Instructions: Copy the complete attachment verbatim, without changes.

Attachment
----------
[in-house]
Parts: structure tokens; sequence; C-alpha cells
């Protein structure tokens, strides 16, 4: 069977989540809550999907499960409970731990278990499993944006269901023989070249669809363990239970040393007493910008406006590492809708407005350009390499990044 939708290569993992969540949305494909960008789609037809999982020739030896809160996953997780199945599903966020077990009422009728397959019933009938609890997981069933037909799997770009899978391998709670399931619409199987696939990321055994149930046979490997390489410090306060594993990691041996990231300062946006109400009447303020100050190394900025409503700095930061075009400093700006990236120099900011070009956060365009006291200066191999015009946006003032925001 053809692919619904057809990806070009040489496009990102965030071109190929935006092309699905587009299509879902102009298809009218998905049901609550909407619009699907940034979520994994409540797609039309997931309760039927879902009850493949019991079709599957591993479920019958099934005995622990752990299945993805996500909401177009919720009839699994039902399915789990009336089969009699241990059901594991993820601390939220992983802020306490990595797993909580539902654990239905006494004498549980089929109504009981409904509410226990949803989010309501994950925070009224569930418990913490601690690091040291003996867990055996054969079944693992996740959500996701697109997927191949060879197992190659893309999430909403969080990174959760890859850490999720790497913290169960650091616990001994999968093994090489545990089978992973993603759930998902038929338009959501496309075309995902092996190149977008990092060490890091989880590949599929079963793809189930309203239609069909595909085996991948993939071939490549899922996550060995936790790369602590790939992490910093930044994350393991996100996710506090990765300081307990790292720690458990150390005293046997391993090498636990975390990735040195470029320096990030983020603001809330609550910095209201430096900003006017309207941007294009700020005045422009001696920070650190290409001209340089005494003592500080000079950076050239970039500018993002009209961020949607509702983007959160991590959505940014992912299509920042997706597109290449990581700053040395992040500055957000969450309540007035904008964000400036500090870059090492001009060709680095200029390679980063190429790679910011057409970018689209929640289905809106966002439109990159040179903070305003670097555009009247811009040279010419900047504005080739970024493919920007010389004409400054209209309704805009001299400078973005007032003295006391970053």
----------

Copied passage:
[in-house]
Parts: structure tokens; sequence; C-alpha cells
């Protein structure tokens, strides 16, 4: 069977989540809550999907499960409970731990278990499993944006269901023989070249669809363990239970040393007493910008406006590492809708407005350009390499990044 939708290569993992969540949305494909960008789609037809999982020739030896809160996953997780199945599903966020077990009422009728397959019933009938609890997981069933037909799997770009899978391998709670399931619409199987696939990321055994149930046979490997390489410090306060594993990691041996990231300062946006109400009447303020100050190394900025409503700095930061075009400093700006990236120099900011070009956060365009006291200066191999015009946006003032925001 053809692919619904057809990806070009040489496009990102965030071109190929935006092309699905587009299509879902102009298809009218998905049901609550909407619009699907940034979520994994409540797609039309997931309760039927879902009850493949019991079709599957591993479920019958099934005995622990752990299945993805996500909401177009919720009839699994039902399915789990009336089969009699241990059901594991993820601390939220992983802020306490990595797993909580539902654990239905006494004498549980089929109504009981409904509410226990949803989010309501994950925070009224569930418990913490601690690091040291003996867990055996054969079944693992996740959500996701697109997927191949060879197992190659893309999430909403969080990174959760890859850490999720790497913290169960650091616990001994999968093994090489545990089978992973993603759930998902038929338009959501496309075309995902092996190149977008990092060490890091989880590949599929079963793809189930309203239609069909595909085996991948993939071939490549899922996550060995936790790369602590790939992490910093930044994350393991996100996710506090990765300081307990790292720690458990150390005293046997391993090498636990975390990735040195470029320096990030983020603001809330609550910095209201430096900003006017309207941007294009700020005045422009001696920070650190290409001209340089005494003592500080000079950076050239970039500018993002009209961020949607509702983007959160991590959505940014992912299509920042997706597109290449990581700053040395992040500055957000969450309540007035904008964000400036500090870059090492001009060709680095200029390679980063190429790679910011057409970018689209929640289905809106966002439109990159040179903070305003670097555009009247811009040279010419900047504005080739970024493919920007010389004409400054209209309704805009001299400078973005007032003295006391970053």